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January 24, 2004

Ohlone seeks new deaf administrator

From: The Argus - Jan 24, 2004

By Jennifer Kho, STAFF WRITER

FREMONT -- Ron Burdett was driving to his computer-assisted instruction job at Stanford University when another man pulled up beside him.

It was George Attletweed, the founder of the Ohlone College deaf program and an acquaintance of Burdett's, and he was signing at him through their car windows.

"Hello," he signed. "I want you to work for me at Ohlone College."

Now, 31 years later, Burdett is preparing to retire as dean of the deaf-studies program.

"Wow, it's going to be hard," he signed, interpreted by Martha Brown, counselor and coordinator of disabled services.

Burdett said one big reason he is retiring is that his wife, Joyanne, retired in October from the California School for the Deaf.

They plan to move to St. George, Utah, a small but growing city with a deaf community of about 47,000 -- similar to Fremont's 31 years ago.

"We're going to look for new jobs, new challenges," said Burdett, who was raised in Utah. "We want to try different things in a different way, and it'll also be kind of like a vacation."

The college will conduct a national search for Burdett's replacement, college President Doug Treadway said.

"He is an outstanding administrator who made a very strong mark on Ohlone College as regards the deaf studies program specifically," Treadway said. "More generally, his overall leadership has earned him high respect among all of his colleagues at Ohlone College, in the local community and across the California community college system."

Burdett said he is grateful to have worked at Ohlone, which has been "one of the greatest schools ever in its support of deaf students."

"I'm working with the deaf, but I'm working in the hearing world, and I enjoy that challenge," he said. "I don't mean to be offensive, but I think it's very important for the deaf to come out of the deaf world and into the hearing world. It's beneficial to both."

He has seen many changes as he served under all five presidents at Ohlone and even remembers moving to the current college location on Mission Boulevard in 1975.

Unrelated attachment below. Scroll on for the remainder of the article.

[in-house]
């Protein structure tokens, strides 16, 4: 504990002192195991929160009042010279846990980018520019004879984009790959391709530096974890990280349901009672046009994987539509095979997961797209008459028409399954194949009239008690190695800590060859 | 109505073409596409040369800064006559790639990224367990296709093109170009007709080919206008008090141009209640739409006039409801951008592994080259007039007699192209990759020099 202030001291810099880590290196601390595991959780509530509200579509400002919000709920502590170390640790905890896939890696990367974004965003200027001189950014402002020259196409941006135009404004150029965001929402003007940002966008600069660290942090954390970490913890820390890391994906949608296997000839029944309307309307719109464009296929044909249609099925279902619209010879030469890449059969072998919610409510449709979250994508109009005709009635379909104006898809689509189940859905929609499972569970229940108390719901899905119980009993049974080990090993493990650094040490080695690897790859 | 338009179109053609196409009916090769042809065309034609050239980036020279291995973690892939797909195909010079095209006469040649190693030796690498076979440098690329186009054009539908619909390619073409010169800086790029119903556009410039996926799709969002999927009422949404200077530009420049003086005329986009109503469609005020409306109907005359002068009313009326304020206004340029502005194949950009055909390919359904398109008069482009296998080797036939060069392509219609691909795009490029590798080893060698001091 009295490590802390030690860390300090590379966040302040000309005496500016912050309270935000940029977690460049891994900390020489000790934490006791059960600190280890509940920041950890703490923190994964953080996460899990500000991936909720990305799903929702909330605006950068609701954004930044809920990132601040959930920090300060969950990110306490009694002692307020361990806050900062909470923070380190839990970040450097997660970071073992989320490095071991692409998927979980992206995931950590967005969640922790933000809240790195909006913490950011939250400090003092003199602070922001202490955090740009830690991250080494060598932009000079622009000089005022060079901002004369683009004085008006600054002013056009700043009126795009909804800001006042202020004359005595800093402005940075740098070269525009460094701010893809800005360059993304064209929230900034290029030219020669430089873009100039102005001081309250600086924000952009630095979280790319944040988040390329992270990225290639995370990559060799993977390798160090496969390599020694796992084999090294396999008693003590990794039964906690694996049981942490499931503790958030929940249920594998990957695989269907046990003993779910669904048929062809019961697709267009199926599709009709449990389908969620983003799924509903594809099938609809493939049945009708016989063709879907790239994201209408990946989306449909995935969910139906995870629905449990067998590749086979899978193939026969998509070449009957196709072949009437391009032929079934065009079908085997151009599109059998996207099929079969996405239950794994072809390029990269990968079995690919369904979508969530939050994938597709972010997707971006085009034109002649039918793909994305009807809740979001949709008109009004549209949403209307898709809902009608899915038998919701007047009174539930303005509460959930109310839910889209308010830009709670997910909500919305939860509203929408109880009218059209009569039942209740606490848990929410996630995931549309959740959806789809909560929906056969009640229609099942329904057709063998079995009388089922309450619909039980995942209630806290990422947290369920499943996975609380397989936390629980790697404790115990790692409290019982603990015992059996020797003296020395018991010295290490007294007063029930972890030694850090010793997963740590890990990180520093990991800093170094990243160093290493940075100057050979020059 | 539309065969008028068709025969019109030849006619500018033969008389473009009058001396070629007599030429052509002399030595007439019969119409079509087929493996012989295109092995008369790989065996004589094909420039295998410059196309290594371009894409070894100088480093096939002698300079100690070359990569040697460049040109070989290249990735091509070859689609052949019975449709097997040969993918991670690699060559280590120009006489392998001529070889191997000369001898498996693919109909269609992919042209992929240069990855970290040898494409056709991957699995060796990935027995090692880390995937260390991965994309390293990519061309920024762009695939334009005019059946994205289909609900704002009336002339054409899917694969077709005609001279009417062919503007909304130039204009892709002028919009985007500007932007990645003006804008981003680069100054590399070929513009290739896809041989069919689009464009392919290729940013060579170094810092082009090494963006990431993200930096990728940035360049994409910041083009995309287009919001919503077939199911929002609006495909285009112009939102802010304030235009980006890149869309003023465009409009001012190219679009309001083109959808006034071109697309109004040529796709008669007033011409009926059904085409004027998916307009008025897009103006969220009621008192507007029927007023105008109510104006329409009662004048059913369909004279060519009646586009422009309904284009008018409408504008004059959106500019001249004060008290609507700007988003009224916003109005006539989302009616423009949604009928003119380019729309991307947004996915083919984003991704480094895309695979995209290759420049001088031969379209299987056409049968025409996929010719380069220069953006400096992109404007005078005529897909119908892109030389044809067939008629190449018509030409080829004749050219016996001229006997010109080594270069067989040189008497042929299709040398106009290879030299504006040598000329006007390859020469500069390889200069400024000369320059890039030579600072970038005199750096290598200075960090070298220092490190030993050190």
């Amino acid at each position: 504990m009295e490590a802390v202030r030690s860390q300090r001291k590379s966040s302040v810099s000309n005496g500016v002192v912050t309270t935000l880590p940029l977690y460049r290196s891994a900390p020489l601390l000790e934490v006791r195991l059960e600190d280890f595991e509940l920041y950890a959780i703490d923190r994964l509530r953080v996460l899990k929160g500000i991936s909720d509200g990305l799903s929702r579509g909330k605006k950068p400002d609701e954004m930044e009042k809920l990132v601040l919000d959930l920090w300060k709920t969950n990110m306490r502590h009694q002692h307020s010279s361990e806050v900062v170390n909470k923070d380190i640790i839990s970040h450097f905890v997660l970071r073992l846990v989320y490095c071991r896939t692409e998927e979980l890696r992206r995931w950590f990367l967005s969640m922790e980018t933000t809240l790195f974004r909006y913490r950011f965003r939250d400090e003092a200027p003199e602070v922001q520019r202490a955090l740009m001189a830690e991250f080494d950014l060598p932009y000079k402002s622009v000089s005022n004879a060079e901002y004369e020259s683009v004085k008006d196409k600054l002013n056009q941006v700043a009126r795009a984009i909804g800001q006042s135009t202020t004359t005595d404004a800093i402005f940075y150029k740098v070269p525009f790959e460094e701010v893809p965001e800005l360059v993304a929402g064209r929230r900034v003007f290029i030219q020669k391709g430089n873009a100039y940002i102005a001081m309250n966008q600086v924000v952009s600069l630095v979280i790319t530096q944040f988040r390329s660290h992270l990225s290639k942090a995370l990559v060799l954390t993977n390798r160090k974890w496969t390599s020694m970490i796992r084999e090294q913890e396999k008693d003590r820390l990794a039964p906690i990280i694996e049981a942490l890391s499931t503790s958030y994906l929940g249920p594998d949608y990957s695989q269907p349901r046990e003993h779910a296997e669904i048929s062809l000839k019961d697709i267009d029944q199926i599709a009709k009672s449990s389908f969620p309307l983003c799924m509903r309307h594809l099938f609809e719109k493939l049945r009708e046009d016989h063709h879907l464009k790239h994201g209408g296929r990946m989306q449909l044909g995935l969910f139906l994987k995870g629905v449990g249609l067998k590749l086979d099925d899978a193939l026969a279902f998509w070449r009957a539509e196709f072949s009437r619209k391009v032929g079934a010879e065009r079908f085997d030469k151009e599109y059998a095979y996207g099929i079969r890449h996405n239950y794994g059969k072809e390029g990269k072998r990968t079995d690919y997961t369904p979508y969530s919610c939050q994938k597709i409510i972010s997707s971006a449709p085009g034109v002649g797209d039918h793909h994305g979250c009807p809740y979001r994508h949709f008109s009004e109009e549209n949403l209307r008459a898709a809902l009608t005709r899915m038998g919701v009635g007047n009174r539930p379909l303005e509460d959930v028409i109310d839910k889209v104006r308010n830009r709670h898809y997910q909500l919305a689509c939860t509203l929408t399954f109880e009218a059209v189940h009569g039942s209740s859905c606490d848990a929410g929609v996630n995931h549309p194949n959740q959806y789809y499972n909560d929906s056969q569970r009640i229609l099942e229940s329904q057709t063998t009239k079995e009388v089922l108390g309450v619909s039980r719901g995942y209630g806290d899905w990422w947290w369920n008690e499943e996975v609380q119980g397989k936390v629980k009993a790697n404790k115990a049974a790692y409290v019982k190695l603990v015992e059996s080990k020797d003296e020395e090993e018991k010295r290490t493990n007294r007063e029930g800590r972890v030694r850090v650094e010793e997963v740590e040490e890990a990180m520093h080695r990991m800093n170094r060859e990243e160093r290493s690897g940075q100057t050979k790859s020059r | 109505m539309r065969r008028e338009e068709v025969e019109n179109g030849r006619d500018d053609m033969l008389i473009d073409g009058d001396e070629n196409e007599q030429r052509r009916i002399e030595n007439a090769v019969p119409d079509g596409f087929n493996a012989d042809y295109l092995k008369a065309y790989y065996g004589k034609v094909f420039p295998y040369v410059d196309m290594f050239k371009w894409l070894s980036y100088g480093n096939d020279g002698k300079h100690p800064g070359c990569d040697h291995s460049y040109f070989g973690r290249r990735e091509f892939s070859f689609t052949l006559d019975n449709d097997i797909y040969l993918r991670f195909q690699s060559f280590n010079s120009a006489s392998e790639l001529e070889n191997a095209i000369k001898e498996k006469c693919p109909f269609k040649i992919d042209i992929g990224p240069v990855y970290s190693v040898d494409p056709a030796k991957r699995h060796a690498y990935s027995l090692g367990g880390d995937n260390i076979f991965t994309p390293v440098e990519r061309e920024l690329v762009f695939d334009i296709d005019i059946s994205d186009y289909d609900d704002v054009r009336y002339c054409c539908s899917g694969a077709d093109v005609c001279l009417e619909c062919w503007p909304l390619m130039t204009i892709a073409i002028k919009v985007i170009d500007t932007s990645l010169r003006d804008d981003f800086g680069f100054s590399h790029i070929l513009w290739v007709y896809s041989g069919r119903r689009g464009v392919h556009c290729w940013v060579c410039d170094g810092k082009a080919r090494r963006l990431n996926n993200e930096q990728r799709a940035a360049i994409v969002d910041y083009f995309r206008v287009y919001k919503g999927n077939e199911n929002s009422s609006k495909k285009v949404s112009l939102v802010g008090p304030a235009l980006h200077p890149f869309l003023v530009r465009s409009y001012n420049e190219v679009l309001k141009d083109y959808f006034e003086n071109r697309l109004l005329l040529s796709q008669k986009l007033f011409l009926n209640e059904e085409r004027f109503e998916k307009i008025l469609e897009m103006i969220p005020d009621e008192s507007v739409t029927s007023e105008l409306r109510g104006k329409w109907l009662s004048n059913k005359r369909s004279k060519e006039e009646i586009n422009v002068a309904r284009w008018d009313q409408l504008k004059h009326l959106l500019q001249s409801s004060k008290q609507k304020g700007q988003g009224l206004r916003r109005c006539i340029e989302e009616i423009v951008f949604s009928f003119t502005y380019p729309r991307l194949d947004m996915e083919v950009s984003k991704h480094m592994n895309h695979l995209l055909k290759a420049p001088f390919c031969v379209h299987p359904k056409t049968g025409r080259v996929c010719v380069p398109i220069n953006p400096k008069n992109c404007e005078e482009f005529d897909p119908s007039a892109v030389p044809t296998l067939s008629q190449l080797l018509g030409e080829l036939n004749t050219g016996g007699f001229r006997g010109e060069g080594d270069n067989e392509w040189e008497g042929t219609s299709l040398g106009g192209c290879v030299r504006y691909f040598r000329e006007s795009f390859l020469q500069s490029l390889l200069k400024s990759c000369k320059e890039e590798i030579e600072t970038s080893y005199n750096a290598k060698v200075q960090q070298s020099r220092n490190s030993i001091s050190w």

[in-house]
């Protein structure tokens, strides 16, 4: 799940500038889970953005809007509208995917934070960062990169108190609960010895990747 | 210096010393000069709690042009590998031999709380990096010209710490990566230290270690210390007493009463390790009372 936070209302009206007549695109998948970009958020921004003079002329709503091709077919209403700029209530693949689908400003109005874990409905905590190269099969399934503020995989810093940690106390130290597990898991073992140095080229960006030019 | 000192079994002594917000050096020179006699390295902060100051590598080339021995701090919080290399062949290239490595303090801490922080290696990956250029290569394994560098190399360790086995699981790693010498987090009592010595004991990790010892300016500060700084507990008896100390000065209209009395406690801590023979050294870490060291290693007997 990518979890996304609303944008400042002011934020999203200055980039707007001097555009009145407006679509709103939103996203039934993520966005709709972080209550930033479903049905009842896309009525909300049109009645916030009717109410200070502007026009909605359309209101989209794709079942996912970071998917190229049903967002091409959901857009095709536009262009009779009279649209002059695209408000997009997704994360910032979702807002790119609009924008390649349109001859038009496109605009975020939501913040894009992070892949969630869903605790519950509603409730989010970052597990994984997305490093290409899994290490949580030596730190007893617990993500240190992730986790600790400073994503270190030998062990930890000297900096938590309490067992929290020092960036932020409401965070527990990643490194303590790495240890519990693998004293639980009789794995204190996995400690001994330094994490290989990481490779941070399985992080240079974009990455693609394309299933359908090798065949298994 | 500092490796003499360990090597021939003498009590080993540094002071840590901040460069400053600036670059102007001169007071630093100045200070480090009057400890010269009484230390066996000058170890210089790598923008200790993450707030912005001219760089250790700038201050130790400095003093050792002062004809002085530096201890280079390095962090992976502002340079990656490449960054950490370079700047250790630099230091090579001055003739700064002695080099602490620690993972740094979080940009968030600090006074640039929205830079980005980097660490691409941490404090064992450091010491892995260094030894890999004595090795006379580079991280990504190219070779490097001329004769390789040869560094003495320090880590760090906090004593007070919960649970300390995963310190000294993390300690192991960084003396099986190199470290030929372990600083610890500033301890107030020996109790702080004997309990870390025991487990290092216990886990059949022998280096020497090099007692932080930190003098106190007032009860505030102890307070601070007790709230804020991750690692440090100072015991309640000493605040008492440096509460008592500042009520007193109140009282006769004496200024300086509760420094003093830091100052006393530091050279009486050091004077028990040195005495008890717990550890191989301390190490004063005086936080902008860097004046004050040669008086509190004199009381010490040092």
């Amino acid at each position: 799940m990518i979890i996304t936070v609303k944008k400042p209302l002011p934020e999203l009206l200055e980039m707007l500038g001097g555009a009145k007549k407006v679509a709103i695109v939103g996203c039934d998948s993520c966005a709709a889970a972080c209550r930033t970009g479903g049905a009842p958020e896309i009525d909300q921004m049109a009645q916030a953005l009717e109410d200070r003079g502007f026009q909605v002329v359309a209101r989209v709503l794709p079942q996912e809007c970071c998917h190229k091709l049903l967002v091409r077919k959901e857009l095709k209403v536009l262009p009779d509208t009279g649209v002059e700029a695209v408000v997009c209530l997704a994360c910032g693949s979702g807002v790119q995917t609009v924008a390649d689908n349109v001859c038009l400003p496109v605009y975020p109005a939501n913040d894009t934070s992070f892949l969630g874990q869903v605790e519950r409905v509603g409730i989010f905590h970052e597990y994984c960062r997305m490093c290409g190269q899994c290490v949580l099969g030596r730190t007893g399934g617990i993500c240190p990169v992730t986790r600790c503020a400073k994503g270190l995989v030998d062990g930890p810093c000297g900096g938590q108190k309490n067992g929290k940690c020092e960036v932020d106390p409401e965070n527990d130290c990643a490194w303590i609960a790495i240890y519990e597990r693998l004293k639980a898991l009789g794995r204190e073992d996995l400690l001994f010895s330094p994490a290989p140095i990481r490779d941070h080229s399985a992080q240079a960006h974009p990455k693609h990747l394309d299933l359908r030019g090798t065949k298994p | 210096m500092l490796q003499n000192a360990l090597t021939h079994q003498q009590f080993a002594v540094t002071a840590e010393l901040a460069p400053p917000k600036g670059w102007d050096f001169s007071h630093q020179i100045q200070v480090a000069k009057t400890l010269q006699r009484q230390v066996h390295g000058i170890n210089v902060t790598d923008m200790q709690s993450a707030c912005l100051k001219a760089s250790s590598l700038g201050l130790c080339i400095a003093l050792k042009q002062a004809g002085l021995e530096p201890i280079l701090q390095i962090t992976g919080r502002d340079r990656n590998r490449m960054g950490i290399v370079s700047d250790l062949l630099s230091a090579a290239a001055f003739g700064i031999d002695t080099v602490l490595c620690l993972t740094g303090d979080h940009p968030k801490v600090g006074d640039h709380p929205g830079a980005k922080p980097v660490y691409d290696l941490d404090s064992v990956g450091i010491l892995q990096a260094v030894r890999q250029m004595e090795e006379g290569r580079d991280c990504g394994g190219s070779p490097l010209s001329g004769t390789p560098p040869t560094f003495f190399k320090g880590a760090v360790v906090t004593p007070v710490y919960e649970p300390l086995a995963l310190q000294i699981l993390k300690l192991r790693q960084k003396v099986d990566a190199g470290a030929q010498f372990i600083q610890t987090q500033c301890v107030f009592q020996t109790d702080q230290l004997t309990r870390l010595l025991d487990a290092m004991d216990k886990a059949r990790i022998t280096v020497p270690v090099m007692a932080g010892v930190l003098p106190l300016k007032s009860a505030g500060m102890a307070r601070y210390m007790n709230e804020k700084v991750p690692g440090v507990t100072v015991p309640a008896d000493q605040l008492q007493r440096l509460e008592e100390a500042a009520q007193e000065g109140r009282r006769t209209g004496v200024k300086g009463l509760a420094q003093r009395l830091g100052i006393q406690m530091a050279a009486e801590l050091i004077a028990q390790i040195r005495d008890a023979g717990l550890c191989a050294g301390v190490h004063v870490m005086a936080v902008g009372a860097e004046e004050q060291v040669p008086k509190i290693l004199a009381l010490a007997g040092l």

When he joined, the college had only 30 deaf students, Burdett said. Since then, the numbers have sometimes grown as high as 250, and an average of 800 students take sign language every year, he said.

The American Disability Act and Section 504 of the Rehabilitation Act, which prohibit discrimination based on disability, also have made it much easier for deaf students to obtain interpreters, support services and financial aid, he said.

Burdett said he still remembers the interview with former college President Stephen Epler that won him the teaching position.

He got lost -- first mistaking an auto shop for the college -- and then had to get by with lip reading when there was no interpreter.

He taught for 22 years, being promoted to coordinator, then director and then, four years ago, the only deaf dean at a U.S. community college.

"I think my biggest reward, personally, was to become a leader for deaf people," he said. "From teacher to coordinator to dean, it was all really special. I enjoyed my life teaching; I enjoyed everything."

Some of his biggest challenges have included facing budget cuts after Proposition 13 in 1978 -- when many of the programs were cut and Burdett feared the college might close -- and finding ways to bring deaf students into the workforce.

A workability program that he helped set up teams the college with the state Department of Rehabilitation to help find jobs for graduates with disabilities.

"Before, many of the students were happy to just accept social-service checks and would just stay here at the college, improving their skills but not going anywhere," he said. "The workability programs motivate them to get work."

It will be difficult to leave all his friends at the college, he said, "but I also have to tell myself it's time to turn over the reins."

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